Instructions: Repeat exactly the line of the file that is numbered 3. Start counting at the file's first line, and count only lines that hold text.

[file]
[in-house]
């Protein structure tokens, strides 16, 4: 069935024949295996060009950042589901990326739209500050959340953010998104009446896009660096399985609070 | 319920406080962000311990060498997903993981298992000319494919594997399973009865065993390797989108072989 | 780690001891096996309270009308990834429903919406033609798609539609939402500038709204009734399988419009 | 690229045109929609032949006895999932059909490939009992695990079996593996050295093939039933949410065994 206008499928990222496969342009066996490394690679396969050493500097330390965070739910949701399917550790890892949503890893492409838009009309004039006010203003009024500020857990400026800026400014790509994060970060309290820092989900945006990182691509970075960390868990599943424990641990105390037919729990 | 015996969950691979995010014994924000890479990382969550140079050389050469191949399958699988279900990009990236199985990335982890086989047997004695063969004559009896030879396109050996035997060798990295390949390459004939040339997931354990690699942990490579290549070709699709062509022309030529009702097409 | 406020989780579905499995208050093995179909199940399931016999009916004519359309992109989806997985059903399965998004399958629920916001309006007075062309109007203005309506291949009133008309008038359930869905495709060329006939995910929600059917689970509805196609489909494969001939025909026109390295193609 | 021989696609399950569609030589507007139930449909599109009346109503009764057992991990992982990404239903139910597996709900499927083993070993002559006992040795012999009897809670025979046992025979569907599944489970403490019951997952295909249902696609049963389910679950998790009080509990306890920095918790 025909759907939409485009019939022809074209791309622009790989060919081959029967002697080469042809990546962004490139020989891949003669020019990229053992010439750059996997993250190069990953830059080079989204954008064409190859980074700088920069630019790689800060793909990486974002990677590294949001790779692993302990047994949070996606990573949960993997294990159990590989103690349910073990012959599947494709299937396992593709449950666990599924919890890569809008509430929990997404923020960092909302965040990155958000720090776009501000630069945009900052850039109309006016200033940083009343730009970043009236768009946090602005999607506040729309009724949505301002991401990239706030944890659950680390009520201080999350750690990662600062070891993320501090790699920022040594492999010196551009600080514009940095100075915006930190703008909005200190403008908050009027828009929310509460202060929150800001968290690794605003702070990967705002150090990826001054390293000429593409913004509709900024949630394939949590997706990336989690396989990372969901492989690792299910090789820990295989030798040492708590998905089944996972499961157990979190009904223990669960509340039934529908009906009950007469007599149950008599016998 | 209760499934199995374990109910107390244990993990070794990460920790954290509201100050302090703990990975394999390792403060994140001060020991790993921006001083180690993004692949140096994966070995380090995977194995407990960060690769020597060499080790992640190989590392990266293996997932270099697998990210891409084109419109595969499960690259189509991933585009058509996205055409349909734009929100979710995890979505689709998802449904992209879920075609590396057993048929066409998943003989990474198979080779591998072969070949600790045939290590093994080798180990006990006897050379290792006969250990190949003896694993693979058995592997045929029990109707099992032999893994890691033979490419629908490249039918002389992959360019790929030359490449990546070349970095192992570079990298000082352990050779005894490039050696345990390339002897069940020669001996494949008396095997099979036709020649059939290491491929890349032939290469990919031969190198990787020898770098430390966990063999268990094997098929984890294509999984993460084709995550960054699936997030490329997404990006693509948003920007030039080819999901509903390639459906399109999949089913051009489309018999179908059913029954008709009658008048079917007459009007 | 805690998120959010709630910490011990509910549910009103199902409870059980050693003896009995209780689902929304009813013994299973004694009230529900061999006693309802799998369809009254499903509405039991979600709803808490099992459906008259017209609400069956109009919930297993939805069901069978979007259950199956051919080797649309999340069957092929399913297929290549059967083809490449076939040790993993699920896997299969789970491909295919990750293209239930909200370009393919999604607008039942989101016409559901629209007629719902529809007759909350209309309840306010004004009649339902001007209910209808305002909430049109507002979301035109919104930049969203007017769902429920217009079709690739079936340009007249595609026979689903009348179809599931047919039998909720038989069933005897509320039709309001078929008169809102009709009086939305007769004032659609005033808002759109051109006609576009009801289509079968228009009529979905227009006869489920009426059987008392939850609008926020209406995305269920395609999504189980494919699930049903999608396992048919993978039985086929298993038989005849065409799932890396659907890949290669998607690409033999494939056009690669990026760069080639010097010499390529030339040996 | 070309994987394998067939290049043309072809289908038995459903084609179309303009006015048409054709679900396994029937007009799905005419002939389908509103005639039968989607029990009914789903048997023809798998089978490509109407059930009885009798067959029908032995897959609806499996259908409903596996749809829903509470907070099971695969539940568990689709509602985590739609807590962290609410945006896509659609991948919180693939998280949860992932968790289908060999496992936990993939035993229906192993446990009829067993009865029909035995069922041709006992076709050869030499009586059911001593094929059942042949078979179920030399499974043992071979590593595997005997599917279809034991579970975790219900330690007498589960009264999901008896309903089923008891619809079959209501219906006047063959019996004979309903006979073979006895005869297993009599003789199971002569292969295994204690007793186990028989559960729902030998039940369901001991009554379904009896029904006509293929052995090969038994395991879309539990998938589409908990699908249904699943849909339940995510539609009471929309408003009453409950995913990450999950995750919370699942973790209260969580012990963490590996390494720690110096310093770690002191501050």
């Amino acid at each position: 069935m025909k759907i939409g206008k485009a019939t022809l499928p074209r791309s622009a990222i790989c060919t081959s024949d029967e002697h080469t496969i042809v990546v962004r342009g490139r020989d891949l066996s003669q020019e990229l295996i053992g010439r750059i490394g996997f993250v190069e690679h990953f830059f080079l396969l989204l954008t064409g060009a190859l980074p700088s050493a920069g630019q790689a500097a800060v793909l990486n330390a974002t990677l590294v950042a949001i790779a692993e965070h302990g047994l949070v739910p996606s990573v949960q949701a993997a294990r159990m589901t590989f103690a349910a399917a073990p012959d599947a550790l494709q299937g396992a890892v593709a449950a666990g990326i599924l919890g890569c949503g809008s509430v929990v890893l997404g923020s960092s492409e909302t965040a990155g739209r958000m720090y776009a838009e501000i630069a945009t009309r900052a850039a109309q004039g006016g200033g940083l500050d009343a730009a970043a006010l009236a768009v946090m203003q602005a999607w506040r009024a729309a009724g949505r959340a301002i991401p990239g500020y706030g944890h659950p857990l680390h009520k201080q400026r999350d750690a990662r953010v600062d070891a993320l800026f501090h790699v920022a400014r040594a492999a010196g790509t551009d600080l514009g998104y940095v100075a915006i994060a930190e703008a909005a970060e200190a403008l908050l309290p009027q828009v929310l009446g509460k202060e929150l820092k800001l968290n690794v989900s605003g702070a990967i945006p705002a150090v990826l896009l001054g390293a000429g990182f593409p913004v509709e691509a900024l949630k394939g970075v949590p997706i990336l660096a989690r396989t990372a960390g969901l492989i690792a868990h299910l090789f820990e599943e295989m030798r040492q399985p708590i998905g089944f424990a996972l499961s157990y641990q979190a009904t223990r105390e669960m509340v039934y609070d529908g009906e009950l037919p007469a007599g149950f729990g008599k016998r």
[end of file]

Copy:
């Amino acid at each position: 069935m025909k759907i939409g206008k485009a019939t022809l499928p074209r791309s622009a990222i790989c060919t081959s024949d029967e002697h080469t496969i042809v990546v962004r342009g490139r020989d891949l066996s003669q020019e990229l295996i053992g010439r750059i490394g996997f993250v190069e690679h990953f830059f080079l396969l989204l954008t064409g060009a190859l980074p700088s050493a920069g630019q790689a500097a800060v793909l990486n330390a974002t990677l590294v950042a949001i790779a692993e965070h302990g047994l949070v739910p996606s990573v949960q949701a993997a294990r159990m589901t590989f103690a349910a399917a073990p012959d599947a550790l494709q299937g396992a890892v593709a449950a666990g990326i599924l919890g890569c949503g809008s509430v929990v890893l997404g923020s960092s492409e909302t965040a990155g739209r958000m720090y776009a838009e501000i630069a945009t009309r900052a850039a109309q004039g006016g200033g940083l500050d009343a730009a970043a006010l009236a768009v946090m203003q602005a999607w506040r009024a729309a009724g949505r959340a301002i991401p990239g500020y706030g944890h659950p857990l680390h009520k201080q400026r999350d750690a990662r953010v600062d070891a993320l800026f501090h790699v920022a400014r040594a492999a010196g790509t551009d600080l514009g998104y940095v100075a915006i994060a930190e703008a909005a970060e200190a403008l908050l309290p009027q828009v929310l009446g509460k202060e929150l820092k800001l968290n690794v989900s605003g702070a990967i945006p705002a150090v990826l896009l001054g390293a000429g990182f593409p913004v509709e691509a900024l949630k394939g970075v949590p997706i990336l660096a989690r396989t990372a960390g969901l492989i690792a868990h299910l090789f820990e599943e295989m030798r040492q399985p708590i998905g089944f424990a996972l499961s157990y641990q979190a009904t223990r105390e669960m509340v039934y609070d529908g009906e009950l037919p007469a007599g149950f729990g008599k016998r």